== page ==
I was listening to the homily for today’s morning Mass on EWTN radio as I drove to work. The homilist, Fr. Joseph Mary, paraphrased Dietrich von Hildebrand:
The essence of purity is reverence.
Fr. Joseph Mary added, “…reverence for the person, reverence for my own dignity, and reverence for God. That is what the essential element of purity is.”
reverence = noun, a feeling or attitude of deep respect tinged with awe
To put it in the negative, impurity is irreverence (to the person, to my dignity, to God).
In other words, to be not pure means that I don’t care enough about the good of the other person. I am willing to use the other person for whatever I feel or want. This can be from the typical connotation of purity as lustful thoughts to outright sexual activity, but it also extends to how we treat other people in general—do I manipulate or exploit people, do I gossip about them, etc. It goes back to treating people as persons and not as objects. You use objects; you love persons. Purity is about the whole person, not just about their sexuality as most people refer to it.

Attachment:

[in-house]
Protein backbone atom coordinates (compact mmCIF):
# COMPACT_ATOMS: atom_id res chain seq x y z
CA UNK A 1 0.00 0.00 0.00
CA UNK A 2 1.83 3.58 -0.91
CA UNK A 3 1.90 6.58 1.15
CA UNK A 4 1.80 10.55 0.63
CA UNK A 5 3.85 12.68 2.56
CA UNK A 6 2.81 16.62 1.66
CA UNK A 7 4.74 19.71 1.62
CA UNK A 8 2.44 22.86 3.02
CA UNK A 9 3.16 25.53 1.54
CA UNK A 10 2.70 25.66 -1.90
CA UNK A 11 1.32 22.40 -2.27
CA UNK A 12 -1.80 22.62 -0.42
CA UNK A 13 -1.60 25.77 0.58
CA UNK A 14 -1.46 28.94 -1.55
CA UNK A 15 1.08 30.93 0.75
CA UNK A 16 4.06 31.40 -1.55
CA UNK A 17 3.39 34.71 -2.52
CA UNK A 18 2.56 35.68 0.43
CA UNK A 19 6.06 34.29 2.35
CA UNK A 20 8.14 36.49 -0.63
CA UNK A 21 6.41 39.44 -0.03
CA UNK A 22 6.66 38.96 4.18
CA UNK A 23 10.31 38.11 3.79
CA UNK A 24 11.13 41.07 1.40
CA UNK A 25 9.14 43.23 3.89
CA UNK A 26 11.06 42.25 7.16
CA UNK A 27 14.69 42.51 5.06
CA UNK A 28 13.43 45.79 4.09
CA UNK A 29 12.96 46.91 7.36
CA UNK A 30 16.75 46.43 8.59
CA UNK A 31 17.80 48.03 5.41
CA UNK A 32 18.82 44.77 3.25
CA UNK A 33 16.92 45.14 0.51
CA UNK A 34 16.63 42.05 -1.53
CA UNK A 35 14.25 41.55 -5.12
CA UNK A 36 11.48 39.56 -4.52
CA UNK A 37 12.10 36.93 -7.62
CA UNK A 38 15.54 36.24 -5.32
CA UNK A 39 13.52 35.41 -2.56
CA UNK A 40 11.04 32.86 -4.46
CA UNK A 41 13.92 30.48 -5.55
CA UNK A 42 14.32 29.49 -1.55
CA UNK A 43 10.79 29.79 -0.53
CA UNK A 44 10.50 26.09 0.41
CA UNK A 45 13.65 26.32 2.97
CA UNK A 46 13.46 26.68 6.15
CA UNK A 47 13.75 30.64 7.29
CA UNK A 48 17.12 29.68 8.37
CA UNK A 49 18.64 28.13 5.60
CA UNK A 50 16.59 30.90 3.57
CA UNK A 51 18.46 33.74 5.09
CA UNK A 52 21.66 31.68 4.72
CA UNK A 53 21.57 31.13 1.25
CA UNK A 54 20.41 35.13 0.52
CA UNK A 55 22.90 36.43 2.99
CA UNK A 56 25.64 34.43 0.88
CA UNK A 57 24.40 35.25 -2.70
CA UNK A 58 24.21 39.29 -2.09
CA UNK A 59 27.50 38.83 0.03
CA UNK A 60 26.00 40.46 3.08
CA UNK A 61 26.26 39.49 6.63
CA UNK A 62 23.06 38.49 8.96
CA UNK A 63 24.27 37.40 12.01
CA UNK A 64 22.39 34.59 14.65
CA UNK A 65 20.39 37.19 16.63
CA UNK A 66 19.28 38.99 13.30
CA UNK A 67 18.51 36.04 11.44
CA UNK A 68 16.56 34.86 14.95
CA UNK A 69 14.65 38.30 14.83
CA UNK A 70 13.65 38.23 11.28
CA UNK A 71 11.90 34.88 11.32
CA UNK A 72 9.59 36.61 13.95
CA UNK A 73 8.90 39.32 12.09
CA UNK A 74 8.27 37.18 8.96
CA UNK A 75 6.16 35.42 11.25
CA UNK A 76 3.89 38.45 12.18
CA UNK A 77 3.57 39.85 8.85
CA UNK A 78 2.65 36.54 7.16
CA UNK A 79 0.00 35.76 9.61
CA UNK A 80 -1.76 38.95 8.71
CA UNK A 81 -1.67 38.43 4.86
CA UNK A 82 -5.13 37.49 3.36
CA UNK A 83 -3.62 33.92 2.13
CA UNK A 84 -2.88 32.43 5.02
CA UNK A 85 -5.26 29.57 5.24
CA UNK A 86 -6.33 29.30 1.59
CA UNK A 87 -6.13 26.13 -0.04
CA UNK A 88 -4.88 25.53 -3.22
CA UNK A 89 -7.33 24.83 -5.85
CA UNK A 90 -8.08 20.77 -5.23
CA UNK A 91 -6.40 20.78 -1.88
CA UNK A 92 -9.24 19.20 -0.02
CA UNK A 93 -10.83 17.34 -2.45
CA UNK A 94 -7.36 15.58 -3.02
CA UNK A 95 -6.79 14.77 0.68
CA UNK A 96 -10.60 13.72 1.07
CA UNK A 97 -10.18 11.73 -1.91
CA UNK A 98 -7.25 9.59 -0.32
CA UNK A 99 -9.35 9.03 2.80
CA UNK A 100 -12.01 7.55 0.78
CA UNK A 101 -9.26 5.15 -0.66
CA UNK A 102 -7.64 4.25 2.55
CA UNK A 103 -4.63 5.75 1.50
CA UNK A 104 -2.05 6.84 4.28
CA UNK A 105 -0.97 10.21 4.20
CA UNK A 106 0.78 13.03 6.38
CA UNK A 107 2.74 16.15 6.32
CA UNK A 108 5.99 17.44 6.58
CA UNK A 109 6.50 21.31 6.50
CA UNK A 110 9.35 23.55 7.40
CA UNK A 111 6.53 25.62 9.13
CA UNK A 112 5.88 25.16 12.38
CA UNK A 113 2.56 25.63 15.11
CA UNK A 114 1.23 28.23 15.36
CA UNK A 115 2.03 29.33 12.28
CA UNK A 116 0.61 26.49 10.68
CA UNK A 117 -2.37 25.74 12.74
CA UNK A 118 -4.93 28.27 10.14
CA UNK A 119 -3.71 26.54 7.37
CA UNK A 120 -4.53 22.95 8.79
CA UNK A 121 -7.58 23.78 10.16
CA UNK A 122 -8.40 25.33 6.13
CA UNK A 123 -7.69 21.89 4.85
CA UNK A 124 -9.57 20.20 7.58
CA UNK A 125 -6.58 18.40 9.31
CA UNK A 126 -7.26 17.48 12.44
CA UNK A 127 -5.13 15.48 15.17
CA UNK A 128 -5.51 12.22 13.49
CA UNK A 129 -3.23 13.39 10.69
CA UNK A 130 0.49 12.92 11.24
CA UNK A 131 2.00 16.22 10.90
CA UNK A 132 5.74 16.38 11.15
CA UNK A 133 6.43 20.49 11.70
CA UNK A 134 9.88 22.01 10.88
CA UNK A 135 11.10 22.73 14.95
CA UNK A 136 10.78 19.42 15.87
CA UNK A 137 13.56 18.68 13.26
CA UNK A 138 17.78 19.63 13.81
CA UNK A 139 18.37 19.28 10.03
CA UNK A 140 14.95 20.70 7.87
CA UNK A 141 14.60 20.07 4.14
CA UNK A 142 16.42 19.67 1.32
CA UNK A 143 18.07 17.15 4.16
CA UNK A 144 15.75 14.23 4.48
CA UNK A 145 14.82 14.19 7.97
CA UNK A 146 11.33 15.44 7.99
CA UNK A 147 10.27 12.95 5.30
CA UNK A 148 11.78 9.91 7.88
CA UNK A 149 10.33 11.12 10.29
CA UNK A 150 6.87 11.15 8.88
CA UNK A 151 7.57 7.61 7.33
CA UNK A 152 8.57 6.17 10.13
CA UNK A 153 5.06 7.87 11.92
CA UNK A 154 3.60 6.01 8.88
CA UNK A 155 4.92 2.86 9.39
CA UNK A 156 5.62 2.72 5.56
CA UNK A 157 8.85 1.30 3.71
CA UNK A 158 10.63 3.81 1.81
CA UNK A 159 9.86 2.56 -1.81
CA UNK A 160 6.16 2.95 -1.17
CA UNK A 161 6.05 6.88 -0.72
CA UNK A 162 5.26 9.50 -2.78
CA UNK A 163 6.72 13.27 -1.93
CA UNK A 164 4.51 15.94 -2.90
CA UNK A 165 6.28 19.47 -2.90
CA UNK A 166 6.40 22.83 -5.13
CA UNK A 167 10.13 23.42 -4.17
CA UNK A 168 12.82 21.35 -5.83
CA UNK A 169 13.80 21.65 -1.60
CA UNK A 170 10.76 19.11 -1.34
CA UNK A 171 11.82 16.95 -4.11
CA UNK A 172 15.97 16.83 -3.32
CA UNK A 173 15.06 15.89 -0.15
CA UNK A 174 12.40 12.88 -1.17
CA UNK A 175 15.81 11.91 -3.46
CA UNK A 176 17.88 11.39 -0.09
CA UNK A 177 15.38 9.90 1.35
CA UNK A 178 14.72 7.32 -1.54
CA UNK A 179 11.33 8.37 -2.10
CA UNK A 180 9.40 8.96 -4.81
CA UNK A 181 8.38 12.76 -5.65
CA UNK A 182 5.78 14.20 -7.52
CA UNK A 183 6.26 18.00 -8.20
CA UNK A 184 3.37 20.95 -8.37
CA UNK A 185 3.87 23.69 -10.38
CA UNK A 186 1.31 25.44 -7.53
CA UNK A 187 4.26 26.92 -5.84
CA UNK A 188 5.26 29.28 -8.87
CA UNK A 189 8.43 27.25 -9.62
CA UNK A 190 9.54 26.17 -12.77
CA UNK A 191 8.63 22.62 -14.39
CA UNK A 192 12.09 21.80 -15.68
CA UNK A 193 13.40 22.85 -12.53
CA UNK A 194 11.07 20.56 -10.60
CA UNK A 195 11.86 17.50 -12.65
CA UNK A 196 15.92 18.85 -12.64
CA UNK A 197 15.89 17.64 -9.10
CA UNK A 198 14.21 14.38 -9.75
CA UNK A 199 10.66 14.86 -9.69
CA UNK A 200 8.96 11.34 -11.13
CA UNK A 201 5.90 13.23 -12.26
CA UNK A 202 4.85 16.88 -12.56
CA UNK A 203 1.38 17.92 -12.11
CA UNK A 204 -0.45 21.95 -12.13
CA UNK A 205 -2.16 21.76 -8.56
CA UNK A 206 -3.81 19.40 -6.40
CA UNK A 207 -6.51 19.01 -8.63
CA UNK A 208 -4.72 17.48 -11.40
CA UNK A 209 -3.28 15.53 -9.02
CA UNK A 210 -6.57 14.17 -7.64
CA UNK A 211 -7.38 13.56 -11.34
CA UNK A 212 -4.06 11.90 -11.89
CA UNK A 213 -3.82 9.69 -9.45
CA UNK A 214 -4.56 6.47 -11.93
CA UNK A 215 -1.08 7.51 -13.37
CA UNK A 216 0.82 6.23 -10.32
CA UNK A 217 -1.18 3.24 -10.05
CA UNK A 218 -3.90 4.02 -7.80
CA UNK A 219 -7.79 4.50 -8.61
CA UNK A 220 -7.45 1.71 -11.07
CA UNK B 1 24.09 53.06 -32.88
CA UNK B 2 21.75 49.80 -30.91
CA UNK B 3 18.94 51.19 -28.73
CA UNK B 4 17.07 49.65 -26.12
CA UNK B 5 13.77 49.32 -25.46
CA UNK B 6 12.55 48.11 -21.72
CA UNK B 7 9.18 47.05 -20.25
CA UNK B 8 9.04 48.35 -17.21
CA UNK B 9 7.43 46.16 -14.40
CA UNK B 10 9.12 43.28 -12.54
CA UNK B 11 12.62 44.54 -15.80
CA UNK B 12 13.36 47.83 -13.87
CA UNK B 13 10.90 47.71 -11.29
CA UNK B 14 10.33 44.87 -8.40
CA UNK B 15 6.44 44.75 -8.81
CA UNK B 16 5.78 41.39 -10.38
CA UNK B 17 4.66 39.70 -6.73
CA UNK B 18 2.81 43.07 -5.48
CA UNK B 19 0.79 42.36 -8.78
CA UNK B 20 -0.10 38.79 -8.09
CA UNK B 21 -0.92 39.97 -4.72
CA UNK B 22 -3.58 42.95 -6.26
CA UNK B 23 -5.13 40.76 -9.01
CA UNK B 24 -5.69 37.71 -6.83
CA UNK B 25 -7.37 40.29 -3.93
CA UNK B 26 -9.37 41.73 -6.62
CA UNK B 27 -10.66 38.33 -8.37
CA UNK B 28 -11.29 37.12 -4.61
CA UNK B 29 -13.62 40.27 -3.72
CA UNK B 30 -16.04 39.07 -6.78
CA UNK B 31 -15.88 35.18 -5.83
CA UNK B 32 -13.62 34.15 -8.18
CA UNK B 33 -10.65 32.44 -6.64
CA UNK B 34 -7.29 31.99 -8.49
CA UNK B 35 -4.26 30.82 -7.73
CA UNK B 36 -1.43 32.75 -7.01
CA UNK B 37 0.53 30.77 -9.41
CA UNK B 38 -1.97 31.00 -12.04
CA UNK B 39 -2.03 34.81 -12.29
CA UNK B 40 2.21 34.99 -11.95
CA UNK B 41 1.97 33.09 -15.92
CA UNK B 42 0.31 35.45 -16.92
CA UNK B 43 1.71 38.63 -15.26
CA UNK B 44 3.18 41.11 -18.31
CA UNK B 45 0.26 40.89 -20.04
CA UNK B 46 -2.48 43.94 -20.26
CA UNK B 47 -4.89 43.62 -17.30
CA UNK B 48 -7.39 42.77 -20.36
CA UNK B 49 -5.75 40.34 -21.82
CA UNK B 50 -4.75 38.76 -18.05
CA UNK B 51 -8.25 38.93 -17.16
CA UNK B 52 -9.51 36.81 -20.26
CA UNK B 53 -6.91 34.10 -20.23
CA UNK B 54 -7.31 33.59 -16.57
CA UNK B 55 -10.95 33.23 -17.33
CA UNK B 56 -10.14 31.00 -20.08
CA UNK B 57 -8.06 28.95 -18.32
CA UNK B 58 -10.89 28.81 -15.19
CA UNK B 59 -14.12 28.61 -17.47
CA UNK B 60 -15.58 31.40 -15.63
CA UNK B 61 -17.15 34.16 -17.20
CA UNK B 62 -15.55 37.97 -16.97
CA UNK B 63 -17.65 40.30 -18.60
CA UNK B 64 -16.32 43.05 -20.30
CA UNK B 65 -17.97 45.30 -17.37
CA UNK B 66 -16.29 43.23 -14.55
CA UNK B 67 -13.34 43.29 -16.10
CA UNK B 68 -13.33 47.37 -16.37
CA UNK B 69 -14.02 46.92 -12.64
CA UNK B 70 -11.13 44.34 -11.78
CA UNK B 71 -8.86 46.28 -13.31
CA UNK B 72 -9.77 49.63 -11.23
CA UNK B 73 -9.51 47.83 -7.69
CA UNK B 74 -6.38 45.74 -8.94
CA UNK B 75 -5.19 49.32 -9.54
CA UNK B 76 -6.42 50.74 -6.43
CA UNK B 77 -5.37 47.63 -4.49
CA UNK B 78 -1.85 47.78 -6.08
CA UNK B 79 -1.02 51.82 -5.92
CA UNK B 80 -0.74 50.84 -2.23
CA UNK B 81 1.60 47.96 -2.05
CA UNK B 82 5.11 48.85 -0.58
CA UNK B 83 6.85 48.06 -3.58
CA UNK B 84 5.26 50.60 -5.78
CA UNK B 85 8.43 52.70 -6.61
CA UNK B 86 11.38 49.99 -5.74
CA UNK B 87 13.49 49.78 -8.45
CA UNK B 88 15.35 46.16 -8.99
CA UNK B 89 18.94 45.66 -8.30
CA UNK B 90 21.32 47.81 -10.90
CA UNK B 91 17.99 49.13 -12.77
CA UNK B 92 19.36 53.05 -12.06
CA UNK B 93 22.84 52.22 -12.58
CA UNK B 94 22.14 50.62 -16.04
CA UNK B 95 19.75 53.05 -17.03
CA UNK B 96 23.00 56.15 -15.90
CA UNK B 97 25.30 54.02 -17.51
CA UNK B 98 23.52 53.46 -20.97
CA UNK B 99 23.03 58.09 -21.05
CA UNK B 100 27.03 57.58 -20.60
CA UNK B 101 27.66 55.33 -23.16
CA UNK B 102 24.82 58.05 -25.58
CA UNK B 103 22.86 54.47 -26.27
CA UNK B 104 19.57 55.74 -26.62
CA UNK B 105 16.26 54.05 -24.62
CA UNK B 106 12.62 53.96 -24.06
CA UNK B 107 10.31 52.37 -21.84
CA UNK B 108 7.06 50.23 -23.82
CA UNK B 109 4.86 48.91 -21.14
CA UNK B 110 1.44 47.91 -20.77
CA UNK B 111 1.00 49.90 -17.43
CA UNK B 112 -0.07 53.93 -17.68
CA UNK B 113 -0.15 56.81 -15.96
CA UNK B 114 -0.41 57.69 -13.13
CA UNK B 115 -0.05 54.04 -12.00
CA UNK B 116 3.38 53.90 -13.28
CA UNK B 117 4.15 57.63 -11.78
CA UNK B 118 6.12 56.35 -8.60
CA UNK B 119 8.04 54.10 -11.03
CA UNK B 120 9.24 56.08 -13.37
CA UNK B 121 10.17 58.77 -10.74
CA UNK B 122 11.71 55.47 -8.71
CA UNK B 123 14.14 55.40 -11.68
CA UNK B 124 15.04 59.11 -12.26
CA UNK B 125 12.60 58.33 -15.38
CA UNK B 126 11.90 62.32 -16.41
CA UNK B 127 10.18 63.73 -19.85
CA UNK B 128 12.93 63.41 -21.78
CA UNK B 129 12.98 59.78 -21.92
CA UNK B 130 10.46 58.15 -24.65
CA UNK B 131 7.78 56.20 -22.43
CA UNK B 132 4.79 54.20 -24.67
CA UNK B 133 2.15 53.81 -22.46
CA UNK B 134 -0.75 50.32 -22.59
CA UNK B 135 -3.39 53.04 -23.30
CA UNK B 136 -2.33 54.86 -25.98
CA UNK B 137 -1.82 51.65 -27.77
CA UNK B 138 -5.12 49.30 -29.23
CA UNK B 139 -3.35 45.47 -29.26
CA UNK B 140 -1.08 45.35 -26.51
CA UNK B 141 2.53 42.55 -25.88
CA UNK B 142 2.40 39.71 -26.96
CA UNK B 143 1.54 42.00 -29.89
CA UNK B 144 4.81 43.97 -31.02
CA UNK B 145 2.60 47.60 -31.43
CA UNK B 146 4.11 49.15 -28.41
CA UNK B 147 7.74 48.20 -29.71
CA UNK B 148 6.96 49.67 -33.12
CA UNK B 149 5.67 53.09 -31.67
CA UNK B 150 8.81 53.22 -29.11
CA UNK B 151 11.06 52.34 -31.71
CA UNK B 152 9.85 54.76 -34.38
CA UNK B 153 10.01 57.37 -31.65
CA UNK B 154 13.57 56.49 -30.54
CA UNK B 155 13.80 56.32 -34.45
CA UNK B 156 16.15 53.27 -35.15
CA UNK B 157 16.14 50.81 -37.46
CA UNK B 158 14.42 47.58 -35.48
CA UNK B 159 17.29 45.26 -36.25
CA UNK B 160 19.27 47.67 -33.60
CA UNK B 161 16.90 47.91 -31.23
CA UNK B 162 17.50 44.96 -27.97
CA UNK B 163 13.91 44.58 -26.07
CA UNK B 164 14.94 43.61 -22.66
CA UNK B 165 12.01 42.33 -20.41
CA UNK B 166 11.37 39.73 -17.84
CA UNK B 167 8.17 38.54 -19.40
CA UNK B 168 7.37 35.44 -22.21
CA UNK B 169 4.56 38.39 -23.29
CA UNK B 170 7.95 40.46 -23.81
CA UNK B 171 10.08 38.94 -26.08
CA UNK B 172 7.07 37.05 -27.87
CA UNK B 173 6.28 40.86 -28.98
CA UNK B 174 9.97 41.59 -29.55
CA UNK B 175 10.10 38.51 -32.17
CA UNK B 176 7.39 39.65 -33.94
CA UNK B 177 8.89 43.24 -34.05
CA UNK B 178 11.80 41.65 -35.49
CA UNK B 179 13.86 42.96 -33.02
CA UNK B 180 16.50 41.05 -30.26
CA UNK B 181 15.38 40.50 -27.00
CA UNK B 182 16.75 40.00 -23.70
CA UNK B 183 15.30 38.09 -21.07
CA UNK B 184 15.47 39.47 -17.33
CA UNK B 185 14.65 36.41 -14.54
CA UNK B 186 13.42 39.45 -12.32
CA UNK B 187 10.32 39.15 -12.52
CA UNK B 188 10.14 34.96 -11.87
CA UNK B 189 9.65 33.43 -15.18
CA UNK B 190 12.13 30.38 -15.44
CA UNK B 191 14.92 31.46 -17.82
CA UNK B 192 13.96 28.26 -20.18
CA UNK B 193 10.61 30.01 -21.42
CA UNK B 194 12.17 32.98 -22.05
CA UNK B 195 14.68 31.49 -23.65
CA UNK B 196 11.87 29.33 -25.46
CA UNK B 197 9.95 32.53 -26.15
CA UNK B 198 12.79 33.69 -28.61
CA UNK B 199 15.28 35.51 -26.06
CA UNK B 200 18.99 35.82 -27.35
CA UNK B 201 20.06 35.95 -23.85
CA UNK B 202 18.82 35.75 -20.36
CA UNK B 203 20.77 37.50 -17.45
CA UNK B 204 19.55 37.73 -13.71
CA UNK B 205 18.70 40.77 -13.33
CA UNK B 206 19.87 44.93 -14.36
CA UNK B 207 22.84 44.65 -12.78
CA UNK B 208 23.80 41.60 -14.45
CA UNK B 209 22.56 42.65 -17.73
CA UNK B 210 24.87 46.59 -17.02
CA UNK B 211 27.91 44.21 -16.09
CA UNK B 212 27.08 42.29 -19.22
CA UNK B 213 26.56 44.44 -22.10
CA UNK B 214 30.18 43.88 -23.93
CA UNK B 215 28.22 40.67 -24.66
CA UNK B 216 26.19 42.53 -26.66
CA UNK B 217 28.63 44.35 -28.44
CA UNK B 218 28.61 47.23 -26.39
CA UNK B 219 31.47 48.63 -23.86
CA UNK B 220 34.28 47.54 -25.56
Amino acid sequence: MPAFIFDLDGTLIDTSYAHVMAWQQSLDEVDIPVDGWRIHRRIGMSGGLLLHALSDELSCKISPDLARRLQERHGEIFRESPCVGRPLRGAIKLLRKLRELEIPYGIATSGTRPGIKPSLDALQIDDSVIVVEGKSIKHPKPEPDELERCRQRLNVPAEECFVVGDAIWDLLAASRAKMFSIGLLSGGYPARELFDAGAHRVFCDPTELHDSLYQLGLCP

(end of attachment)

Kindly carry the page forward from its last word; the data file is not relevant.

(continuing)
Kierkegaard wrote, “Purity of heart is to will one thing.” It is to revere others, to will—to choose—the good for them. It is to be sensitive, mindful as the Buddhist would say, to the needs of others. It is to love them.
So what is missing in me—what hole am I trying to fill when I do not revere other people? I can be so selfish at times. Do I not trust God enough to know that He will indeed give what is needed, in other words, to feed me? Give us this day our daily bread.
Father, I believe. Help my unbelief. Help me to be more open, more mindful, more reverent.
Blessed are the pure in heart, for they shall see God.